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As Minister of Public Safety, I am pleased to present to Parliament the Report on Plans and Priorities for 2011–12 of the Canada Border Services Agency (CBSA).
The CBSA has an intricate mandate, discharged in a complex and constantly evolving environment. Today, border management processes operate at various points along a continuum, from departure overseas, to the physical border and to points inland. In this environment, the CBSA administers a broad and complementary range of services that combine to protect national security and facilitate legitimate trade and travel. In 2011–12, the CBSA will continue its commitment to vigilance and service excellence at the border.
In support of this commitment, the Agency will focus its efforts and resources on a number of critical objectives. First, it will continue to leverage its worldwide network of offices and partners to identify and interdict high-risk people and goods at the earliest possible moment, prior to arrival in Canada. Second, it will continue to implement changes to its internal management structure and processes, which will result in more efficient business delivery across the Agency. Third, it will further develop an organizational culture of service excellence in order to better recognize and respond to the expectations and needs of its clients.
In 2011–12, the CBSA will continue to demonstrate its significant value, not only as an enforcement presence at our ports of entry, but also as an outstanding public service organization for all Canadians across the country.
The Honourable Vic Toews, P.C., Q.C., M.P.
Minister of Public Safety
The Canada Border Services Agency (CBSA) provides integrated border services that support national security priorities and facilitate the flow of people and goods across the border, including food, plants and animals. Specific responsibilities include the following:
Created in 2003, the CBSA is an integral part of the Public Safety Portfolio, which is responsible for integrated national security, emergency management, law enforcement, corrections, crime prevention and border management operations.
The CBSA provides services at approximately 1,200 service points across Canada and at some international locations, including the following:
The CBSA is a unique organization, one that is both the face of Canada at the border, welcoming returning residents and visitors, and a professional enforcement agency responsible for interdicting and preventing the entry of inadmissible people and goods. Balancing these roles requires a strong commitment to service excellence that is underpinned by the Agency's values of respect, integrity and professionalism. In 2010, the CBSA adopted a new Vision Statement – An integrated border agency that is recognized for service excellence in ensuring Canada's security and prosperity – to clearly communicate to employees, partners, clients and stakeholders the Agency's commitment to service excellence.
Since its creation in 2003, the CBSA has consistently delivered on its dual mandate of managing access to the border by large numbers of people and goods, while maintaining the integrity of the border and protecting Canada from threats to its security and prosperity. The Agency has been able to do so while working in a complex environment where, to a large extent, the movement of people and goods across the border is driven by economic, political and social factors beyond its control.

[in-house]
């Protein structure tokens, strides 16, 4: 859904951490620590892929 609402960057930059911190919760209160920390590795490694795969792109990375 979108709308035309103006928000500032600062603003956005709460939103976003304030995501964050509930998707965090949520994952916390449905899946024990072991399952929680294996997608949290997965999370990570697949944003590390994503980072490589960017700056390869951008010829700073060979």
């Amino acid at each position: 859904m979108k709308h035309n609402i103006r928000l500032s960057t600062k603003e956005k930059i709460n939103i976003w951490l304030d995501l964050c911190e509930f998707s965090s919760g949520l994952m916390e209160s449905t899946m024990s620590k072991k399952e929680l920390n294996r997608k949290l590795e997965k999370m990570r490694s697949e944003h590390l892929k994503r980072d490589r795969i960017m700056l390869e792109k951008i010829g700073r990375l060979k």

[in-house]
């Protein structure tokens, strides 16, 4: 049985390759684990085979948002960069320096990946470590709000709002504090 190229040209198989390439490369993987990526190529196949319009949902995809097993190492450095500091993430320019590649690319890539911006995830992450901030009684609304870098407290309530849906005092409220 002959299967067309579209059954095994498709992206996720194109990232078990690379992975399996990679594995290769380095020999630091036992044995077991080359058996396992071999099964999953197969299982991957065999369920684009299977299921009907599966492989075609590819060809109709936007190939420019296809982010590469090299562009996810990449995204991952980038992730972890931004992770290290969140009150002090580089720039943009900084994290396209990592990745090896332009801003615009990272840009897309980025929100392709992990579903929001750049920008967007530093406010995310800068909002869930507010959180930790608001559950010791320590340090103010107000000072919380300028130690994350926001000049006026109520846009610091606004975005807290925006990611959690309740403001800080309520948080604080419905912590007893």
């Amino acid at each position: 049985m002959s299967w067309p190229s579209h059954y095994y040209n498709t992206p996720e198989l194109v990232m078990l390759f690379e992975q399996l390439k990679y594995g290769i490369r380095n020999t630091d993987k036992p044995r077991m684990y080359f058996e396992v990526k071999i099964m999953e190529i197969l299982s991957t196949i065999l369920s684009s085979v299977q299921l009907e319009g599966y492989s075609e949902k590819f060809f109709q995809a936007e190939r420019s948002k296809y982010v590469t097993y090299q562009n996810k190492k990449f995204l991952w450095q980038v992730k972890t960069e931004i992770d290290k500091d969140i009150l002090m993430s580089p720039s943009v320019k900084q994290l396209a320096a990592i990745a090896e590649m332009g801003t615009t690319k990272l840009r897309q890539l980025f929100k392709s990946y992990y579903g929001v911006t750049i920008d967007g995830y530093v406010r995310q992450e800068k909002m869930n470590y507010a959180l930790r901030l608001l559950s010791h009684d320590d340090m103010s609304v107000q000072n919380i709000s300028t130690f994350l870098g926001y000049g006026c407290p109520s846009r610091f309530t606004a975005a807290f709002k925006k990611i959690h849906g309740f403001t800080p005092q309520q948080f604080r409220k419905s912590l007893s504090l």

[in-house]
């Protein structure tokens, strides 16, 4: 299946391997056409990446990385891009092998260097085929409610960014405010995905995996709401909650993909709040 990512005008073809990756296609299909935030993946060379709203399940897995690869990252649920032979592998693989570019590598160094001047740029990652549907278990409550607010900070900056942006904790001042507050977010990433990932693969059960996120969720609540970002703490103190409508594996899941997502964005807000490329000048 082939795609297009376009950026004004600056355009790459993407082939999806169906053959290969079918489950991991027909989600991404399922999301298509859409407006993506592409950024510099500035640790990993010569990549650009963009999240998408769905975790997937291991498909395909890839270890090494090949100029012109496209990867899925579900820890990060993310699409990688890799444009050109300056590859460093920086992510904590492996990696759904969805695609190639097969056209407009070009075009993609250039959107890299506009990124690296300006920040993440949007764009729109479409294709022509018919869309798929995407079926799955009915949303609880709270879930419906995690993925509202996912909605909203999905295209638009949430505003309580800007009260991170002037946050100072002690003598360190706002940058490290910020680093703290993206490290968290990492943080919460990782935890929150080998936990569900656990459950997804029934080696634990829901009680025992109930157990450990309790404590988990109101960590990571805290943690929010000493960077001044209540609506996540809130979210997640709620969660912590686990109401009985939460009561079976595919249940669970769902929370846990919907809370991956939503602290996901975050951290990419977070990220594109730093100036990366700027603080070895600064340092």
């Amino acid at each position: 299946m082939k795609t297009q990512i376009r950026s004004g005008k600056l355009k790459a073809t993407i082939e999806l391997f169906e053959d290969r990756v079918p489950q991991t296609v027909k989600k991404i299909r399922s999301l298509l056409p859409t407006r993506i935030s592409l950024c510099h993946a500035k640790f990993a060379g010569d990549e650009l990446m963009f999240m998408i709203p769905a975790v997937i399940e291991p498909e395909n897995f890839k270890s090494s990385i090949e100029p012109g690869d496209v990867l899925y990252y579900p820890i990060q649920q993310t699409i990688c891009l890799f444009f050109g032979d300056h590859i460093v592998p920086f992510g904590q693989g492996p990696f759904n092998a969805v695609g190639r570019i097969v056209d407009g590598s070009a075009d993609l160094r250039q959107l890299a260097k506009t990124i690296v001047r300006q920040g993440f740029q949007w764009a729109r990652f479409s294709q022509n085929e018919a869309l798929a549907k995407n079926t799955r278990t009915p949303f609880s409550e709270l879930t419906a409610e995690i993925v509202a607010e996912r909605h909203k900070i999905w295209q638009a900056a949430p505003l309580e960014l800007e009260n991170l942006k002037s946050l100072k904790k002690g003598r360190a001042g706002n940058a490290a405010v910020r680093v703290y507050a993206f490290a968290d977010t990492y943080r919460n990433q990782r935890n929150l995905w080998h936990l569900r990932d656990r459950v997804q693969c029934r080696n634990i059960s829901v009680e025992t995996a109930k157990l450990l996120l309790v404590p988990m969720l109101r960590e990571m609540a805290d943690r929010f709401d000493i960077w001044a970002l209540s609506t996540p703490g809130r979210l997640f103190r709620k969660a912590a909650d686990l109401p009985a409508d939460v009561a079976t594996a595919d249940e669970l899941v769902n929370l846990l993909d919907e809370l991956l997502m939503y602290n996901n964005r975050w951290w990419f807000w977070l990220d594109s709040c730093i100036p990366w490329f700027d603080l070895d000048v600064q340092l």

A significant driver of the CBSA's workload is the state of the global and domestic economy. As economies slowly recover from the downturn, it is anticipated that the volume of travellers and shipments will increase from the over 85 million people and 11 million shipments processed in 2009–10. Furthermore, the Canadian dollar continues to be strong against the U.S. dollar, encouraging cross-border shopping and making imports more attractive to Canadian consumers and businesses. Increasing volumes will bring new security risks, greater demand for border clearance services and quicker, more predictable and cost-effective screening processes. It will become increasingly important for the Agency to ensure that the costs and delays imposed by clearance processes for legitimate, low-risk people and shipments are minimized while, at the same time, effectively identifying and interdicting diverse security threats as early as possible in the travel and trade supply chain continuum.
Border management is an international concern that requires global solutions and strong partnerships. Information sharing and close interaction and cooperation with domestic partners, including the Royal Canadian Mounted Police, Canadian Security Intelligence Service, Citizenship and Immigration Canada and regulatory agencies such as the Canadian Food Inspection Agency, are essential to ensuring that resources can be coordinated and directed to deal with emerging threats and the expected increase in the volume of travellers and shipments.
Within the context of the integrated North American economy, Canada and the United States both rely on rapid yet secure border clearance processes to maximize economic benefits. The CBSA works closely with its U.S. counterpart – Customs and Border Protection (CBP) – to ensure and enhance the efficient and secure cross-border movement of people and goods. The CBSA has also established working relationships with the European Union, the United Kingdom, Australia, New Zealand and Mexico, and is pursuing a partnership with Brazil in order to enter into an information-sharing and enforcement agreement. In addition, the CBSA will negotiate pre-screening and supply chain security agreements with the European Union.
The CBSA manages risk on a daily basis as it carries out its mandate, including the possible entry into Canada of terrorists, irregular migrants, illicit drugs, goods that could cause chemical, biological, radiological, nuclear or explosive events, counterfeit goods, firearms and inadmissible foods, plants, animals and related products. A number of domestic and global drivers influence the likelihood and impact of the risks the Agency must mitigate. Immigration continues to be a key factor in Canada's growth. Global and domestic demographic patterns suggest the possibility of increased irregular migration from high‑risk countries as well as an expected increase in the number of mass arrivals of irregular migrants (e.g. Marine Vessel Sun Sea). As the number of people and goods from non-traditional sources continues to grow, they may pose new threats and increase the risk of Canadians being exposed to acts of terrorism, transnational organized crimes, disease outbreaks and infectious diseases.